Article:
Great Expectations: Women's Help Wanted Ads In Kansas City, 1920-1936
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The question of the nature of women’s paid work has been a frequent point of historical inquiry. Using a source previously only tapped quantitatively, this paper seeks to expand our understanding of how women’s employment was advertised for and viewed during the 1920s and 30s in the United States of America. This new source is Help Wanted and Situation Wanted ads (employees seeking work) from the Kansas City Star between 1920 and 1936. Kansas City is at once a typical midwestern city and also one with unique industries due to its important position in the national transportation network. The research looks at the ads qualitatively, as reflections of sentiments and requirements for certain jobs, as well as part of an active market, subject to all the cultural elements involved in analyzing product advertising. This paper confirms several impressions from other sources, but it also reveals the extent to which women’s employment included sales jobs and raises new questions about the avenues of women’s employment during the 1920s. Most of all, these new questions demonstrate the usefulness of this new source. In the final part of the paper, I outline ways to examine the sources quantitatively. Ultimately, newspaper Help Wanted ads are an untapped source with potential for confirming and building on other research topics that have long been understated, if not ignored entirely. Hopefully, this paper will serve as a demonstration of the value of further research into this valuable historical source.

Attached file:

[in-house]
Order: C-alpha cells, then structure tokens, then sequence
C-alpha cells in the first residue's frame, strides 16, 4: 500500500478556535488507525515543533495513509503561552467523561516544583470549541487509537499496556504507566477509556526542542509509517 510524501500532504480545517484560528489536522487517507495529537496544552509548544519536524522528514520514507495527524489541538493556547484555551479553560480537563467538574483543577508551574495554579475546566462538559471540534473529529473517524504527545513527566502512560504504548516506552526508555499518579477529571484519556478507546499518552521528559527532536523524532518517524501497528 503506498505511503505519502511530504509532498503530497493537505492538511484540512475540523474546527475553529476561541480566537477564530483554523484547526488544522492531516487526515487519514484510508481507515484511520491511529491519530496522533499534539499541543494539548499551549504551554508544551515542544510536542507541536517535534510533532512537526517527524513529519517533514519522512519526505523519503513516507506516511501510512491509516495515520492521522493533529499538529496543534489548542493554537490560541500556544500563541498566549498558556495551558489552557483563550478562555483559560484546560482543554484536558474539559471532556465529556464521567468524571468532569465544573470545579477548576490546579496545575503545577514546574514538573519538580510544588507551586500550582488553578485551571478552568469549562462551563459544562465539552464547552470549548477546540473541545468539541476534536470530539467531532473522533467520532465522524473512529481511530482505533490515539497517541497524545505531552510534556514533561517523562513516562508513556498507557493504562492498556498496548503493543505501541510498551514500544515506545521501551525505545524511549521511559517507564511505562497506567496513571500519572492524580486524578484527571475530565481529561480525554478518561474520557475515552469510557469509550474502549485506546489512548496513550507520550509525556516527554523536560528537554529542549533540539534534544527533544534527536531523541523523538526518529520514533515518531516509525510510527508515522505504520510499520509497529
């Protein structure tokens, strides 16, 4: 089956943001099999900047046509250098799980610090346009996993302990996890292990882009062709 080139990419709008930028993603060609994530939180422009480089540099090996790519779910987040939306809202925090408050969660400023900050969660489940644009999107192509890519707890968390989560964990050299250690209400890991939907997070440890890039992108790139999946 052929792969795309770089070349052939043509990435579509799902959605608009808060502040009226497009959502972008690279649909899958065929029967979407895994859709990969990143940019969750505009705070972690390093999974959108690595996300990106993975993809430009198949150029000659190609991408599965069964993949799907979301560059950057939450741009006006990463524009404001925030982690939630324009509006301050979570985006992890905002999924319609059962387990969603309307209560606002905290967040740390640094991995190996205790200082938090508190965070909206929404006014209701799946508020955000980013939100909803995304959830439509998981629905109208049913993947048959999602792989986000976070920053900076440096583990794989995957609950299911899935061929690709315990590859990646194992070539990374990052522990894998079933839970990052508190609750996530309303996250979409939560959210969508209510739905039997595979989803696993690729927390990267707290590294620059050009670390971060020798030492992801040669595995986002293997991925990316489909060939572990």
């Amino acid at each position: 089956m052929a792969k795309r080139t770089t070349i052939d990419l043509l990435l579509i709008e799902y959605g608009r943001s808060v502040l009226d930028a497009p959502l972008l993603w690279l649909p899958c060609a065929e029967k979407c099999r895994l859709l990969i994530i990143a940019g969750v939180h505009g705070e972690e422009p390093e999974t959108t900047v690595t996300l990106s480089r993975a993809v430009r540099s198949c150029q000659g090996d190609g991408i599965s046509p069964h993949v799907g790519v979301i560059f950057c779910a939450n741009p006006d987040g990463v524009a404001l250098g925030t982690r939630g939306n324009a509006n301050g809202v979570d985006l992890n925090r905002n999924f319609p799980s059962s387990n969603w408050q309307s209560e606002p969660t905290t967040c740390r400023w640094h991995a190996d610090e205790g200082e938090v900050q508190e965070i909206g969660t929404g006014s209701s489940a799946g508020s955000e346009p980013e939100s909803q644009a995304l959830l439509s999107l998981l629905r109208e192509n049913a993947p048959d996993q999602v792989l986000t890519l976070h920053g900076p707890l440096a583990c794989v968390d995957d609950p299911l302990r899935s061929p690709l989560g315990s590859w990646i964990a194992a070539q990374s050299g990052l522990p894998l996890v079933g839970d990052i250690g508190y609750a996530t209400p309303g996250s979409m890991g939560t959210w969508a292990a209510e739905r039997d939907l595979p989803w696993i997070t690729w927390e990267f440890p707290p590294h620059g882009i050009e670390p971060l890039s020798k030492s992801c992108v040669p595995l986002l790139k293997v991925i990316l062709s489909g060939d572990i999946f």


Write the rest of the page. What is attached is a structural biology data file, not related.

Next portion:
Table of Contents
Introduction -- Historical Context of the 1920s and 1930s -- Theory and Practice in the Roaring Twenties -- The Great Depression and Women's Help Wanted Ads -- Help Wanted ! A Source Analyzed -- Conclusion
M.A. (Master of Arts)